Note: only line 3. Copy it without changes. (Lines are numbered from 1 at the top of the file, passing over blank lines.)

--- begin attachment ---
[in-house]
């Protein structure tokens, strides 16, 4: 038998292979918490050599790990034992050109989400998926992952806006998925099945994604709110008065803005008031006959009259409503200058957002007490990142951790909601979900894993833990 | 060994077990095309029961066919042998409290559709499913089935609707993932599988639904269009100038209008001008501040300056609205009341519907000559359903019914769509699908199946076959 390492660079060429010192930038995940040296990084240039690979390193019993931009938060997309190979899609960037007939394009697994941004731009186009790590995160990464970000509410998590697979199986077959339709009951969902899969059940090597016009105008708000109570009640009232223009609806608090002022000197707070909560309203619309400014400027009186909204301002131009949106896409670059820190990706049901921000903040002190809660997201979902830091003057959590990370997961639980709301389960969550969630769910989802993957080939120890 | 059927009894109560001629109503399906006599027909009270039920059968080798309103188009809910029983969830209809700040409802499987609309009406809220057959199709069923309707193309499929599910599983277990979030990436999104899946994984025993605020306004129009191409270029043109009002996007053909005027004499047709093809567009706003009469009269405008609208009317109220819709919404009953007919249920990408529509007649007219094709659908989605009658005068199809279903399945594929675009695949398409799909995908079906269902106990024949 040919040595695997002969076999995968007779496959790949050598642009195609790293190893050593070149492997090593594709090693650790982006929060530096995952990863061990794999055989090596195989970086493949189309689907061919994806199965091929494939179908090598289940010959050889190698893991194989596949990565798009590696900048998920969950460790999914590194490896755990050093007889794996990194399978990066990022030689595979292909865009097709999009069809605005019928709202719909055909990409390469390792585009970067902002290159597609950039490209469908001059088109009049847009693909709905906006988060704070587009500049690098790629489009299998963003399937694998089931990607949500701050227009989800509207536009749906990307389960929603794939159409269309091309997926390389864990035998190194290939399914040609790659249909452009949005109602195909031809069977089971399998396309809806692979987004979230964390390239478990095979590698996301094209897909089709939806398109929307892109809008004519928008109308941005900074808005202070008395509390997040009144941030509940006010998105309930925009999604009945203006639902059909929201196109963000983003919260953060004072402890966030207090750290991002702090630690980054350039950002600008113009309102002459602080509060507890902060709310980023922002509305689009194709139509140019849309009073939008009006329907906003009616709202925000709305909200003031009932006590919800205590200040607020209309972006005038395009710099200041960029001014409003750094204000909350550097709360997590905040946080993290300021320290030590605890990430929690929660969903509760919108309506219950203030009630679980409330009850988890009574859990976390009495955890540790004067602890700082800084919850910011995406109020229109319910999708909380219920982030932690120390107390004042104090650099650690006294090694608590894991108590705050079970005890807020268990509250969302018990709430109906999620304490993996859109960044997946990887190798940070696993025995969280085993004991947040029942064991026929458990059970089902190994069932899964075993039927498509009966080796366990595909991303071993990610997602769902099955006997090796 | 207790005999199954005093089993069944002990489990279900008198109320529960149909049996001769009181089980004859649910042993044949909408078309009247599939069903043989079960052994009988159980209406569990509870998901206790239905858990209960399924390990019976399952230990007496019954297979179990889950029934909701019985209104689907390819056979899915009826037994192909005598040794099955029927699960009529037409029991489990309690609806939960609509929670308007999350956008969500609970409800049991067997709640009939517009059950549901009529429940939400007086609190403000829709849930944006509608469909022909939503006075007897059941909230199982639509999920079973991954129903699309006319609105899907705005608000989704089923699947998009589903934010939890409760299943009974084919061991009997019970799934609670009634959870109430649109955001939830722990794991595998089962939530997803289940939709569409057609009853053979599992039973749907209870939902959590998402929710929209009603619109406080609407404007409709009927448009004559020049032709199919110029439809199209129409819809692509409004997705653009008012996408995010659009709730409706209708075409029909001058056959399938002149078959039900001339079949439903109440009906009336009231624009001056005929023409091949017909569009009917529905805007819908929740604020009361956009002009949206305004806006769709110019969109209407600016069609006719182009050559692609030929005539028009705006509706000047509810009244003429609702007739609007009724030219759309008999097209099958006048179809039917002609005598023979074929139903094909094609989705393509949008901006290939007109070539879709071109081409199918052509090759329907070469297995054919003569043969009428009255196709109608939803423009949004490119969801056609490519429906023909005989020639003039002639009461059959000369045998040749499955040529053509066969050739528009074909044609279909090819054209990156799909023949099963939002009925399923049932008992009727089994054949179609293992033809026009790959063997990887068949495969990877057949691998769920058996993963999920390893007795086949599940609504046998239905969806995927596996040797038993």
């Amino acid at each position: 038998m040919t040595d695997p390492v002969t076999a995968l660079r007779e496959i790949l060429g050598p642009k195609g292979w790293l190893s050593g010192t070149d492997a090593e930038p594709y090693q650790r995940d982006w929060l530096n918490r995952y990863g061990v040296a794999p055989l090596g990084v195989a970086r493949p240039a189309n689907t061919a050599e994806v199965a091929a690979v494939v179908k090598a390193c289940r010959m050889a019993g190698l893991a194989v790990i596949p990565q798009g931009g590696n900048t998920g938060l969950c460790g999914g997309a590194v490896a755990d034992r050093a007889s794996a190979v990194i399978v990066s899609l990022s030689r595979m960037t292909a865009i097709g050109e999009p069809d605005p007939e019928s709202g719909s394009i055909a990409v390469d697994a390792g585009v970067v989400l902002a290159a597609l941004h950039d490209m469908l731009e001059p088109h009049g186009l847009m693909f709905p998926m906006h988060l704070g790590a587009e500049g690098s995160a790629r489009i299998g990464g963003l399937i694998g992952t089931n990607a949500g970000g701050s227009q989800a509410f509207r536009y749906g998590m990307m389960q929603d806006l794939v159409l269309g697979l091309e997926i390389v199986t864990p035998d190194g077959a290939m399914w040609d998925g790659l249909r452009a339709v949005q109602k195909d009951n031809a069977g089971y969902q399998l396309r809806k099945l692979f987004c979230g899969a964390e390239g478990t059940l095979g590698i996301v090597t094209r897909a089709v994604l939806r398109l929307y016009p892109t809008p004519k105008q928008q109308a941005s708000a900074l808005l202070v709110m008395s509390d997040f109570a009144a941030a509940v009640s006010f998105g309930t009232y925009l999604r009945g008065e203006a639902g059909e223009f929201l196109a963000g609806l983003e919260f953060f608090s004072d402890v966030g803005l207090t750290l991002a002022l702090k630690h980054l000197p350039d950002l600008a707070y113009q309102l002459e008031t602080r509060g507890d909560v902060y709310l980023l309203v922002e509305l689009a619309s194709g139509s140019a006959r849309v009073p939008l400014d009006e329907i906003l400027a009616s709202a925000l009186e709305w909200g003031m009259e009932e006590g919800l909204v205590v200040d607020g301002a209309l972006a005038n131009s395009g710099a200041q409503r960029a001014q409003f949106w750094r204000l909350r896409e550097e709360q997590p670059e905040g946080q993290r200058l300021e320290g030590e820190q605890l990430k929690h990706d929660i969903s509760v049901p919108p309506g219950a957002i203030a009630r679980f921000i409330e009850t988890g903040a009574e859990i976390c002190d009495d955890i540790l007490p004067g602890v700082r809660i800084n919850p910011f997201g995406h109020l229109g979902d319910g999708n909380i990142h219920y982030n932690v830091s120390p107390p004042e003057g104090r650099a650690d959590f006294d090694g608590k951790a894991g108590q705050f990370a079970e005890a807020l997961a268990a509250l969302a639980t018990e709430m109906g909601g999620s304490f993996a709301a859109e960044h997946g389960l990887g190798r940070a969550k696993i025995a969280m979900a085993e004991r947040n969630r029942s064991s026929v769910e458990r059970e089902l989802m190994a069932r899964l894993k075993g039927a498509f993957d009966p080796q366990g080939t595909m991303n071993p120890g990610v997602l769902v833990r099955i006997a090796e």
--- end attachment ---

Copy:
């Amino acid at each position: 038998m040919t040595d695997p390492v002969t076999a995968l660079r007779e496959i790949l060429g050598p642009k195609g292979w790293l190893s050593g010192t070149d492997a090593e930038p594709y090693q650790r995940d982006w929060l530096n918490r995952y990863g061990v040296a794999p055989l090596g990084v195989a970086r493949p240039a189309n689907t061919a050599e994806v199965a091929a690979v494939v179908k090598a390193c289940r010959m050889a019993g190698l893991a194989v790990i596949p990565q798009g931009g590696n900048t998920g938060l969950c460790g999914g997309a590194v490896a755990d034992r050093a007889s794996a190979v990194i399978v990066s899609l990022s030689r595979m960037t292909a865009i097709g050109e999009p069809d605005p007939e019928s709202g719909s394009i055909a990409v390469d697994a390792g585009v970067v989400l902002a290159a597609l941004h950039d490209m469908l731009e001059p088109h009049g186009l847009m693909f709905p998926m906006h988060l704070g790590a587009e500049g690098s995160a790629r489009i299998g990464g963003l399937i694998g992952t089931n990607a949500g970000g701050s227009q989800a509410f509207r536009y749906g998590m990307m389960q929603d806006l794939v159409l269309g697979l091309e997926i390389v199986t864990p035998d190194g077959a290939m399914w040609d998925g790659l249909r452009a339709v949005q109602k195909d009951n031809a069977g089971y969902q399998l396309r809806k099945l692979f987004c979230g899969a964390e390239g478990t059940l095979g590698i996301v090597t094209r897909a089709v994604l939806r398109l929307y016009p892109t809008p004519k105008q928008q109308a941005s708000a900074l808005l202070v709110m008395s509390d997040f109570a009144a941030a509940v009640s006010f998105g309930t009232y925009l999604r009945g008065e203006a639902g059909e223009f929201l196109a963000g609806l983003e919260f953060f608090s004072d402890v966030g803005l207090t750290l991002a002022l702090k630690h980054l000197p350039d950002l600008a707070y113009q309102l002459e008031t602080r509060g507890d909560v902060y709310l980023l309203v922002e509305l689009a619309s194709g139509s140019a006959r849309v009073p939008l400014d009006e329907i906003l400027a009616s709202a925000l009186e709305w909200g003031m009259e009932e006590g919800l909204v205590v200040d607020g301002a209309l972006a005038n131009s395009g710099a200041q409503r960029a001014q409003f949106w750094r204000l909350r896409e550097e709360q997590p670059e905040g946080q993290r200058l300021e320290g030590e820190q605890l990430k929690h990706d929660i969903s509760v049901p919108p309506g219950a957002i203030a009630r679980f921000i409330e009850t988890g903040a009574e859990i976390c002190d009495d955890i540790l007490p004067g602890v700082r809660i800084n919850p910011f997201g995406h109020l229109g979902d319910g999708n909380i990142h219920y982030n932690v830091s120390p107390p004042e003057g104090r650099a650690d959590f006294d090694g608590k951790a894991g108590q705050f990370a079970e005890a807020l997961a268990a509250l969302a639980t018990e709430m109906g909601g999620s304490f993996a709301a859109e960044h997946g389960l990887g190798r940070a969550k696993i025995a969280m979900a085993e004991r947040n969630r029942s064991s026929v769910e458990r059970e089902l989802m190994a069932r899964l894993k075993g039927a498509f993957d009966p080796q366990g080939t595909m991303n071993p120890g990610v997602l769902v833990r099955i006997a090796e």